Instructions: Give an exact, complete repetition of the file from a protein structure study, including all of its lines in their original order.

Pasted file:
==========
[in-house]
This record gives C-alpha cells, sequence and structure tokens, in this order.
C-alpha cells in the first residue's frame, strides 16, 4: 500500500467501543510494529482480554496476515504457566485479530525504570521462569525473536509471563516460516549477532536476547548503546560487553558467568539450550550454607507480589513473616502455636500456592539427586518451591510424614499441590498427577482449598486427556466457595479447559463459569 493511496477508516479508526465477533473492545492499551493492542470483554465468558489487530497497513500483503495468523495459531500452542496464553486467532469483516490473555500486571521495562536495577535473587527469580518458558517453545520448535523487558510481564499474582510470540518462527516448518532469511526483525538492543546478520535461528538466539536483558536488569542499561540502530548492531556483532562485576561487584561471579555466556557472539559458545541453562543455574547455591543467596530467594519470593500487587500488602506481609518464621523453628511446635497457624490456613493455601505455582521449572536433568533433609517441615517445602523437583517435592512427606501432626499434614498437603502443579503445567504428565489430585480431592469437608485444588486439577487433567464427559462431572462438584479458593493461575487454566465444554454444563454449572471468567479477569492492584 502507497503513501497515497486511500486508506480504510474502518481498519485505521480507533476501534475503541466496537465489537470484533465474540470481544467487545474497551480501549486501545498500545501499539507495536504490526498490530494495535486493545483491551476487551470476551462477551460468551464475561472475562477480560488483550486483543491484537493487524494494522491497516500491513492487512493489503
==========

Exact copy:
[in-house]
This record gives C-alpha cells, sequence and structure tokens, in this order.
C-alpha cells in the first residue's frame, strides 16, 4: 500500500467501543510494529482480554496476515504457566485479530525504570521462569525473536509471563516460516549477532536476547548503546560487553558467568539450550550454607507480589513473616502455636500456592539427586518451591510424614499441590498427577482449598486427556466457595479447559463459569 493511496477508516479508526465477533473492545492499551493492542470483554465468558489487530497497513500483503495468523495459531500452542496464553486467532469483516490473555500486571521495562536495577535473587527469580518458558517453545520448535523487558510481564499474582510470540518462527516448518532469511526483525538492543546478520535461528538466539536483558536488569542499561540502530548492531556483532562485576561487584561471579555466556557472539559458545541453562543455574547455591543467596530467594519470593500487587500488602506481609518464621523453628511446635497457624490456613493455601505455582521449572536433568533433609517441615517445602523437583517435592512427606501432626499434614498437603502443579503445567504428565489430585480431592469437608485444588486439577487433567464427559462431572462438584479458593493461575487454566465444554454444563454449572471468567479477569492492584 502507497503513501497515497486511500486508506480504510474502518481498519485505521480507533476501534475503541466496537465489537470484533465474540470481544467487545474497551480501549486501545498500545501499539507495536504490526498490530494495535486493545483491551476487551470476551462477551460468551464475561472475562477480560488483550486483543491484537493487524494494522491497516500491513492487512493489503